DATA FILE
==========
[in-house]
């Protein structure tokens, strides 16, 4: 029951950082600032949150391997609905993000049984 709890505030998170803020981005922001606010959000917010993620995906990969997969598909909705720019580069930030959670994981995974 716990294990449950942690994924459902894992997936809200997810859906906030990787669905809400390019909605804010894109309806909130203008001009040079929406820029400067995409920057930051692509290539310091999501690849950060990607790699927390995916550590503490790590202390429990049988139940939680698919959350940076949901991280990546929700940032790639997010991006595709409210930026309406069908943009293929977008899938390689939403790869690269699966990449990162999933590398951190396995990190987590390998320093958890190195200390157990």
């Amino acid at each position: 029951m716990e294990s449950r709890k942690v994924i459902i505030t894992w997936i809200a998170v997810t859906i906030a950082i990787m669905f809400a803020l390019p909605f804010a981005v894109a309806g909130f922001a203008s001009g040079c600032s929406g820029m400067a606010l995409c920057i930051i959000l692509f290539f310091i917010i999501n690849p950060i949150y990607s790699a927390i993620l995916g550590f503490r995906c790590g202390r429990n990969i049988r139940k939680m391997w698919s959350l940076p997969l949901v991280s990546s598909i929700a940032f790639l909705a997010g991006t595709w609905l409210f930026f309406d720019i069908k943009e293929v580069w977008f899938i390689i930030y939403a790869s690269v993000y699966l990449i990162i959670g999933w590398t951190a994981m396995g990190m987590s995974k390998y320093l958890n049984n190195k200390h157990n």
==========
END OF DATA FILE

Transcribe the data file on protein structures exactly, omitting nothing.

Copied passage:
[in-house]
């Protein structure tokens, strides 16, 4: 029951950082600032949150391997609905993000049984 709890505030998170803020981005922001606010959000917010993620995906990969997969598909909705720019580069930030959670994981995974 716990294990449950942690994924459902894992997936809200997810859906906030990787669905809400390019909605804010894109309806909130203008001009040079929406820029400067995409920057930051692509290539310091999501690849950060990607790699927390995916550590503490790590202390429990049988139940939680698919959350940076949901991280990546929700940032790639997010991006595709409210930026309406069908943009293929977008899938390689939403790869690269699966990449990162999933590398951190396995990190987590390998320093958890190195200390157990």
């Amino acid at each position: 029951m716990e294990s449950r709890k942690v994924i459902i505030t894992w997936i809200a998170v997810t859906i906030a950082i990787m669905f809400a803020l390019p909605f804010a981005v894109a309806g909130f922001a203008s001009g040079c600032s929406g820029m400067a606010l995409c920057i930051i959000l692509f290539f310091i917010i999501n690849p950060i949150y990607s790699a927390i993620l995916g550590f503490r995906c790590g202390r429990n990969i049988r139940k939680m391997w698919s959350l940076p997969l949901v991280s990546s598909i929700a940032f790639l909705a997010g991006t595709w609905l409210f930026f309406d720019i069908k943009e293929v580069w977008f899938i390689i930030y939403a790869s690269v993000y699966l990449i990162i959670g999933w590398t951190a994981m396995g990190m987590s995974k390998y320093l958890n049984n190195k200390h157990n």